Kishida calls for broader defense spending framework

The Yomiuri Shimbun
Prime Minister Fumio Kishida, center, addresses an advisory panel in Tokyo on Thursday.

Prime Minister Fumio Kishida has instructed government ministries and agencies to consider a new framework under which budgets related to public infrastructure and research projects would be counted in the nation’s defense-related expenditures.

An advisory panel discussing issues including what equipment the Self-Defense Forces should possess, the size of defense-related budgets and how they will be financed held its second meeting at the Prime Minister’s Office on Thursday.

At the meeting, Kishida said research and development projects and the construction and use of public infrastructure would be “greatly” pushed forward. “It’s vital that related budgets are well used, based on the needs of the Defense Ministry and the Japan Coast Guard,” Kishida stressed.

Japan Science and Technology Agency President Kazuhito Hashimoto and Takahiro Ueyama, a member of the Council for Science, Technology and Innovation (CSTI), proposed establishing research hubs outside universities in a bid to expand scientific and technological research in defense fields.

The National Security Council presented a plan to create a framework under which it would exchange opinions with the CSTI, which sets the direction for distributing science and technology budgets, to channel some of these funds to defense-related purposes.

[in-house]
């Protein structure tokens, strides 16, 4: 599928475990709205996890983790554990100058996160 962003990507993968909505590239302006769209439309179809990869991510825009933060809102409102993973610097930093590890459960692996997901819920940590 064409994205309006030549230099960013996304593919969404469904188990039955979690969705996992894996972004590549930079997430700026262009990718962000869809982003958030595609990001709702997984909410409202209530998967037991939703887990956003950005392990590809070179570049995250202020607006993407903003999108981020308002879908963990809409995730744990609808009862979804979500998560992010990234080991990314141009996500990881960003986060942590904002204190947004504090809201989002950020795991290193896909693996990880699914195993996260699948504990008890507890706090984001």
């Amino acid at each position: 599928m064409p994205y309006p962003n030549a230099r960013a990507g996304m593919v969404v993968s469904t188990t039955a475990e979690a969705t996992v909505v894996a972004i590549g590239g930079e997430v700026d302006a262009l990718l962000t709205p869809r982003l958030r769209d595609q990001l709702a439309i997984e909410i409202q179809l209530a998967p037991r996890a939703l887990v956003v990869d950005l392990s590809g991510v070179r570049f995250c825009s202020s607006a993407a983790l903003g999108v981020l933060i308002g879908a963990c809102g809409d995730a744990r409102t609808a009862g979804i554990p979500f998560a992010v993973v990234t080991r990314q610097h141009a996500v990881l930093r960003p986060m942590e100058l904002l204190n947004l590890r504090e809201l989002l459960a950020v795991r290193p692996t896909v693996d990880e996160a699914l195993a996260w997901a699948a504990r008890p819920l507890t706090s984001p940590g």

Member nations of the North Atlantic Treaty Organization aim to spend 2% or more of their gross domestic product on defense. The government also is aiming to increase Japan’s defense-related expenditures to the same level.

Japan’s defense spending in the overall budget for fiscal 2021, including supplementary budgets, came to about 1.24% of GDP under the NATO standard of accounting, which includes expenditures on the coast guard and other outlays. Budgets for public works projects and science and technology projects outside the jurisdiction of the Defense Ministry were not counted as part of Japan’s defense spending.

The government expects to include in defense-related expenditures costs such as those incurred in the construction of port facilities where SDF vessels dock in the Nansei Islands and other public works projects.

The issue of financing these outlays was discussed at Thursday’s meeting. Several panel members stated the government would have to gain the understanding of the public if tax hikes were needed to fund greater defense spending. Increasing the corporate tax rate “could pour cold water on economic growth,” another member said.

Kishida instructed Finance Minister Shunichi Suzuki to report on the status of options being considered for securing the financial resources for defense spending at the panel’s next meeting.